In April of 1994 I got my first internet account.
No I wasn’t the first kid on the block. But the options were pretty limited in those days. You had local Bulletin Boards, which you had to have the actual correct phone number for your modem to dial into, or there were usenet groups, or brand spanking new were things like AOL, Compuserve and Prodigy Online. Not entirely the internet as we know it now, but some semblence there of. You could build a website at AOL … oh I remember corporate businesses and celebrities having AOL addresses (Oprah had an AOL address in those days).
But I was on Prodigy Online, a free install disc in the mail, my sister in law’s boyfriend installed it for me over Christmas, but I poked and puttered with it a bit, but it didn’t really ‘catch’ me. Then I happened on a room where I made a few connections with like minded and interesting people. And an internet addiction was born. I was a social person, always have been, but socially awkward, and a young suburban mom, in an abusive relationship and … I didn’t get out much, didn’t have many friends. For a ‘shut in’ like me it was a glorious discovery.
The technology was moving fast in those days, and my life with it. It wasn’t long before my second internet romance broke up my marriage (or that’s the tale if you listen to my ex tell it). I was out on my own, with a painfully outrageous Prodigy bill following me, so I moved on to unlimited dial up ISP services, and a second phone line because I had a ‘telecommuting job’, but the boredom of pizza order phones, and the excitement of online friends in IRC (internet relay chat) undernet chat rooms was too great and the job went away. My life went on and undernet was there for a long time. However time moves on and so did I.
I finished school, started work, there was little time for hanging around in chat rooms waiting for people I knew to wander by. Another bad, failed internet relationship later I had a LiveJournal account, and I entered the Blog-o-sphere. It was a good place for me. My friends were there, we could talk and follow each other’s lives without having to wait for one another to pop into a chat room. Oh yeah there were memes and quizzes and non content, but for the most part we wrote opinion, we wrote about what was happening in our lives and we shared. I think still LiveJournal is still where I’m most comfortable. Still around this period of 2003-2010 everyone was getting a blog, everyone was talking, anyone with an opinion could freely express it, and it was wonderful, no longer could minority opinion be suppressed, no longer was information hidden, everyone was sharing. The artistic freedom was amazing.
Still, life and technology changes and blogs went from communities to self publishing. Every nutter no matter how nuts could shout out their theory and ideas without ever having to establish any basis of knowledge or vetting of reputation or even grounding in rationalization. And along came Facebook and Twitter and sound bite socialization. I can’t say I liked it much. However it was bright and shiny and there were a handful of friends and family I cared for deeply that I only saw there. I always viewed LiveJournal as my home, it was my base, my space, and my voice, and those who commented were friends invited in for tea or coffee and cake and a chat. Facebook was like the coffee shop on the corner of a busy street, I’d see a lot of people I kinda knew passing by and I’d wave and give a shout hello, and sometimes one of those friends and family I really liked would stop by my cafe table and chat for a bit. Groups became like the social clubs we used to join.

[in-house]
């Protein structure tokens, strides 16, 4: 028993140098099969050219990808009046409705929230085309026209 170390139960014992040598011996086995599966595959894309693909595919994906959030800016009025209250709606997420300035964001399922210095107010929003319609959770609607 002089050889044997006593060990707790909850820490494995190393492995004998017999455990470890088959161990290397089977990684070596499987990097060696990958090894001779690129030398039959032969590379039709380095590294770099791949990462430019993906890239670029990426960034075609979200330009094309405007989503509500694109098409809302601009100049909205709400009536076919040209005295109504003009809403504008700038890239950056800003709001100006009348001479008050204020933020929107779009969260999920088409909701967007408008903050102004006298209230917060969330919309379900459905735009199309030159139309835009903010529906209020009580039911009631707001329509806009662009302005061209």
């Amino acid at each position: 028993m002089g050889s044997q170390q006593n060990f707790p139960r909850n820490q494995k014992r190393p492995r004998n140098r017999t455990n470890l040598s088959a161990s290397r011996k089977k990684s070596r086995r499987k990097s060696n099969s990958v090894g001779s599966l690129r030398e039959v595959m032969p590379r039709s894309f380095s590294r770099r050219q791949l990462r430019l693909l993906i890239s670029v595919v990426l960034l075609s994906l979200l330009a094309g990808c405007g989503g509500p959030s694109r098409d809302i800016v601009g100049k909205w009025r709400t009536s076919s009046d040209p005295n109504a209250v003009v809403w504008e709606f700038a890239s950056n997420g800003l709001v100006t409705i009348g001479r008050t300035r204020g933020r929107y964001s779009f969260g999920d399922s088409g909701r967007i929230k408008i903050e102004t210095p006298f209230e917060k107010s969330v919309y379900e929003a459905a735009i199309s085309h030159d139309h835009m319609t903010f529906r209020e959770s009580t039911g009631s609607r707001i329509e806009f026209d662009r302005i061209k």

Thing is cosmopolitan cities have gotten harder and harder for me as I’ve gotten older. I prefer my quiet space in the country. The noise and the excitement and the hustle and bustle of the busy world is fun for a while, but eventually I need the simplicity of my home and my friends and to turn off the TV and avoid the world out there.
The world is becoming an increasingly mad place daily. Everyone with a cause to spout is spouting it. Used to be to get published you had to have a publisher, you had to break in with credentials and talent and you had to show you knew what you were talking about. That did keep some ideas and knowledge from being published, but it kept the crazy stuff to a minimum. Oh sure some got through, Timothy Leary managed to find himself an outlet or two. The thing was we got used to more or less trusting what we read or heard on the news, we knew publishers and journalists to at least take some care with their research so we didn’t have to go to the library and do the research ourselves. The great blessing of the free flowing of information has also become a curse. (McLuhan … I don’t know if he’s rolling over in his grave, or doing a head desk, or just rolling his eyes saying “I told you so”, but yeah, he told us so.) Problem is most of us have grown up in a world where we trust what we read has been vetted, and so now we share it with impunity because we’re social creatures. Every nutter with an internet connection can throw up a page or a blog with a couple ads and self referencing references and shares it and the more outrageous the idea the more we’re inclined to share it because it outrages us.